I envision the future of Arab women to be similar to that of Arab men, and the Arab world: pretty dismal unless we stop, think, and do something about it. We need to become familiar with our past, where we have been, to actually have a plan for where we hope to be. One of our main problems as a region and as individuals is that we are in a constant disconnect with that past. People who don’t know their past will never be able to understand their present, and will always be at the mercy of whatever the future brings. This applies to us each as individuals, made up of layers of experiences and dreams, facts and fictions—we need to reconcile them and move forward. Efforts to improve women—and men’s—lot in life have always existed. Today we need to harness the past in service to the future. We need to be consistent and small goal-oriented. We have to forge alliances, set small, achievable goals, and take responsibility for our triumphs and failures.
How have Women’s Studies changed your perspective?
Gender is one of the many lenses I see the world through. It is not the only one, because that would cause a kind of myopia to how I choose to understand that world. We should also look at the world around us through the lenses of class, power, ethnicity, and sexuality. I read Simone De Beauvoir in my teens and she had a profound impact on my way of thinking. And her words, more than fifty years later, never cease to amaze me in how relevant they are: “one is not born, but rather, becomes a woman.” The same applies to men. We put different forms of constraints and pressures on men and women in an effort to mold them into something that patriarchal power structures can accept and manipulate. The basic awareness of this is the first step to changing it.
What makes Diwan different?
Diwan is a labour of love that came from the heart. It had a sincerity about it that spoke to our clients very clearly and that would explain the loyalty and attachment that people feel for Diwan to this day.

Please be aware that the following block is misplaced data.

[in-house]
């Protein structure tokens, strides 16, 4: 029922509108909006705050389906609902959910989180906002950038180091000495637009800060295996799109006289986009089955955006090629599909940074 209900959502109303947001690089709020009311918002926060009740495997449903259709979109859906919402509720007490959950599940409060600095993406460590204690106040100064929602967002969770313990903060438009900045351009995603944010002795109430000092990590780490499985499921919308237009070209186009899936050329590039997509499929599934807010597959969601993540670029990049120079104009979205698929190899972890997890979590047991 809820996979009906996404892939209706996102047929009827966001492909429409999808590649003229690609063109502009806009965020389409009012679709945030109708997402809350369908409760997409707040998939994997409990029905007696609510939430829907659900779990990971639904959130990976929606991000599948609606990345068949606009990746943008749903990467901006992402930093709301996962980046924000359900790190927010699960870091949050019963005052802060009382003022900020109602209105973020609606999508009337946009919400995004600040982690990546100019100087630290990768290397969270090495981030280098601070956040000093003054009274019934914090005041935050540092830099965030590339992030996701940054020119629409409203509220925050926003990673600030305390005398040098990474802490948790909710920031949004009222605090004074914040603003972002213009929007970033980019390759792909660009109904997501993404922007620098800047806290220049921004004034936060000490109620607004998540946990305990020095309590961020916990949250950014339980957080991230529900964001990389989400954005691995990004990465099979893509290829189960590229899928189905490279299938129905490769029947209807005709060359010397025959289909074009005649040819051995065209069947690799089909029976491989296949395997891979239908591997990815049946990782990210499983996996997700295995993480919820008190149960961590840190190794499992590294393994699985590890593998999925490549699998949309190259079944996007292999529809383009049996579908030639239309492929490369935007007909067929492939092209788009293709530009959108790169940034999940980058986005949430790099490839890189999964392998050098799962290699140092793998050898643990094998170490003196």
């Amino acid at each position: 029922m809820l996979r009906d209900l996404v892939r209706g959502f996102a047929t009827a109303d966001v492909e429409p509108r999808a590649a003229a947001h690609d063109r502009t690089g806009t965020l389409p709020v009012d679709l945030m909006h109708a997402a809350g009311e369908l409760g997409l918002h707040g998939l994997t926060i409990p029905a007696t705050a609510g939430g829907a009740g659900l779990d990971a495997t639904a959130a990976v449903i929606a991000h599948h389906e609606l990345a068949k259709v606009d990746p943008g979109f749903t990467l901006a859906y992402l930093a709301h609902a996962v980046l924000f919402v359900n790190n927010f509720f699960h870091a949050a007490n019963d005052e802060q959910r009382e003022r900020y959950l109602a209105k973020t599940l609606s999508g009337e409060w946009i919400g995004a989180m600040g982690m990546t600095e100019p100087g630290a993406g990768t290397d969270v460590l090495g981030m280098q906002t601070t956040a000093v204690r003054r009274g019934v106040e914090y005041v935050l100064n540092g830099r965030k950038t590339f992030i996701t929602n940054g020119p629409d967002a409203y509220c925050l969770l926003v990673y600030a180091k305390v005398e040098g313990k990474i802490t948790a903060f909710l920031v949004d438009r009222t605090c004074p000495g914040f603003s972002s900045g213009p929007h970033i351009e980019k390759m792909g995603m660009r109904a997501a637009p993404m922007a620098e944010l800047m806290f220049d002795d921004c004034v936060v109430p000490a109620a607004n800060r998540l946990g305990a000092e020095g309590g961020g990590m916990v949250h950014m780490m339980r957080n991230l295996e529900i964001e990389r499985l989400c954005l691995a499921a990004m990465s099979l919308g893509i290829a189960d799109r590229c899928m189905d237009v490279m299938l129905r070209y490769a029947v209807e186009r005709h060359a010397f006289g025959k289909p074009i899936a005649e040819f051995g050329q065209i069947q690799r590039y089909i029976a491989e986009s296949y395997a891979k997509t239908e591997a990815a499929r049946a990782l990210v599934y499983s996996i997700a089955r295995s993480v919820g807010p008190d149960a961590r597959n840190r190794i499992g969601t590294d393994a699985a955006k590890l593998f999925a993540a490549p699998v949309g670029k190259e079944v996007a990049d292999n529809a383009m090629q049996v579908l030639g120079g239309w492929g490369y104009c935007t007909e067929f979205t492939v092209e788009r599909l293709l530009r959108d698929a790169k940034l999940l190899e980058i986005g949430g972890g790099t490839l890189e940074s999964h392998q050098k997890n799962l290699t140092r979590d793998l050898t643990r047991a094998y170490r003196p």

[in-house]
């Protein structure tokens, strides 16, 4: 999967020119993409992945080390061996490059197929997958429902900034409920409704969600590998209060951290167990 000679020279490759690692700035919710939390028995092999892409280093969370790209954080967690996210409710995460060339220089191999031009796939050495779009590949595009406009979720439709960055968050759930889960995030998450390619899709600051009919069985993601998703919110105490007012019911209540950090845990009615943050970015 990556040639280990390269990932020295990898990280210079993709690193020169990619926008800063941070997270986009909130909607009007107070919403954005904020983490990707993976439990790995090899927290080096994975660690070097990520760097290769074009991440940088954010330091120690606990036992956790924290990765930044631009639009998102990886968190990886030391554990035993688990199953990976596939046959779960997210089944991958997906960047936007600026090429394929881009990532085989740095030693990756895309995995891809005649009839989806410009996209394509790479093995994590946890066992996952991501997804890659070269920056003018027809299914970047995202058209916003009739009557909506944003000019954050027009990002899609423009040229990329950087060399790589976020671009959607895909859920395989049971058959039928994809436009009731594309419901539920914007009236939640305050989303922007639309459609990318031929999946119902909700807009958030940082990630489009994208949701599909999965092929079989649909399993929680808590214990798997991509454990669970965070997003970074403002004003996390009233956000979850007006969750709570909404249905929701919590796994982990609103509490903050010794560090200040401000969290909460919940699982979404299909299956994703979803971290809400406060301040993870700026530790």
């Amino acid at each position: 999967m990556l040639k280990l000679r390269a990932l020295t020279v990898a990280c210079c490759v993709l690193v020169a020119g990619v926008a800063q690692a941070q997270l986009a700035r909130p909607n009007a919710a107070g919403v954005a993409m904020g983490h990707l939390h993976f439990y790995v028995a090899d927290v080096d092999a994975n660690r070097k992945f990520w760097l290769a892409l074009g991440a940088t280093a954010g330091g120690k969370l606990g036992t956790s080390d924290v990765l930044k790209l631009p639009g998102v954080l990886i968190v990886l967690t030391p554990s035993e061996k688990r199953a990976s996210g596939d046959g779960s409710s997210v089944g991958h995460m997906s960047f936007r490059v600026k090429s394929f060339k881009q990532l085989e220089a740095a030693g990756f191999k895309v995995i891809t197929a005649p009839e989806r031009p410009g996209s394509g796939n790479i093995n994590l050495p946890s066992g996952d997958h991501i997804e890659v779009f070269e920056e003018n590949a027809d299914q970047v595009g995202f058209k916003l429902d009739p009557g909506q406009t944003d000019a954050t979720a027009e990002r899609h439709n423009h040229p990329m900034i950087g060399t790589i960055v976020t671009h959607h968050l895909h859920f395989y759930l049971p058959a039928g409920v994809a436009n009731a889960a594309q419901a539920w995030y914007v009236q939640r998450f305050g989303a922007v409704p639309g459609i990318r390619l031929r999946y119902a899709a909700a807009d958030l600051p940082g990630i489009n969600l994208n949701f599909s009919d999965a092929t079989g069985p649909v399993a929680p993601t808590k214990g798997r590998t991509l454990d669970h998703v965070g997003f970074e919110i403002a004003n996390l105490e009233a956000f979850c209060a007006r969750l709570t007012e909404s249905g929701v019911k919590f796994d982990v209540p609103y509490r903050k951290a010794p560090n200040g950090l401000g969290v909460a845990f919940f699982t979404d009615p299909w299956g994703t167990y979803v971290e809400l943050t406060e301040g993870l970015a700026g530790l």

Do you consider yourself a feminist? Tell us more about your philosophies.
Absolutely. I can’t imagine that any sane human being wouldn’t be a feminist, whether they are a man or a woman.
Do you have any goals you have yet to achieve?
Too many to mention! I always have goals, and once I am close to achieving one of them, I move on to the next. Humans are the sum of their aspirations: if we stop dreaming, we die. I am always mindful of not feeling that I have reached my goal. Once you feel you have arrived at your destination you tend to get lazy and that is when failure and lethargy set in. I always feel the need to be outside of my comfort zone, to always be struggling, and striving for something. That is how our best selves are born and continue to reincarnate. Today, I am in the process of doing my third Masters Degree. My first was in English & Comparative Literature (American University in Cairo), my second was in Social Anthropology (School of Oriental and African Studies, University of London), and this one is in Creative Writing (Birkbeck, University of London). I have to confess that I find this one the hardest. Writing fiction and nonfiction is a very revealing art and it is one that forces you to rethink your life, and your world, to better understand it, reformulate it, and share it with others. That is a daunting and humbling task. It also doesn’t help that I am 43 years old, struggle with my ability to focus, and I am a mother of two very challenging young women: Zein (twelve) and Layla (eleven). They keep me on my toes and force me to always try to do better and be better.